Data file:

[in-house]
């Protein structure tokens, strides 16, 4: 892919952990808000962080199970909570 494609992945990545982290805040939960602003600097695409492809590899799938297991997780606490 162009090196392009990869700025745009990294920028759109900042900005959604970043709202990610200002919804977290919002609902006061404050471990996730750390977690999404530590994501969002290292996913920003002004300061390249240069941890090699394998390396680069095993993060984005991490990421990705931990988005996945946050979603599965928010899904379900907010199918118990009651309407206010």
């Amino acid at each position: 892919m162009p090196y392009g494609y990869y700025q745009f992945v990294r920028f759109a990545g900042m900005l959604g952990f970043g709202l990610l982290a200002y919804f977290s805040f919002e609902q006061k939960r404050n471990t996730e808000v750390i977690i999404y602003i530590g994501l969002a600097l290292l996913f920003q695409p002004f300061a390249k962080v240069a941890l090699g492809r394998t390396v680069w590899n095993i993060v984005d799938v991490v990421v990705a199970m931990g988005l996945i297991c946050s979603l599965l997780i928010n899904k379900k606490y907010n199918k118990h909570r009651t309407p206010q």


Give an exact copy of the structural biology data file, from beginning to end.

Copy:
[in-house]
């Protein structure tokens, strides 16, 4: 892919952990808000962080199970909570 494609992945990545982290805040939960602003600097695409492809590899799938297991997780606490 162009090196392009990869700025745009990294920028759109900042900005959604970043709202990610200002919804977290919002609902006061404050471990996730750390977690999404530590994501969002290292996913920003002004300061390249240069941890090699394998390396680069095993993060984005991490990421990705931990988005996945946050979603599965928010899904379900907010199918118990009651309407206010």
């Amino acid at each position: 892919m162009p090196y392009g494609y990869y700025q745009f992945v990294r920028f759109a990545g900042m900005l959604g952990f970043g709202l990610l982290a200002y919804f977290s805040f919002e609902q006061k939960r404050n471990t996730e808000v750390i977690i999404y602003i530590g994501l969002a600097l290292l996913f920003q695409p002004f300061a390249k962080v240069a941890l090699g492809r394998t390396v680069w590899n095993i993060v984005d799938v991490v990421v990705a199970m931990g988005l996945i297991c946050s979603l599965l997780i928010n899904k379900k606490y907010n199918k118990h909570r009651t309407p206010q």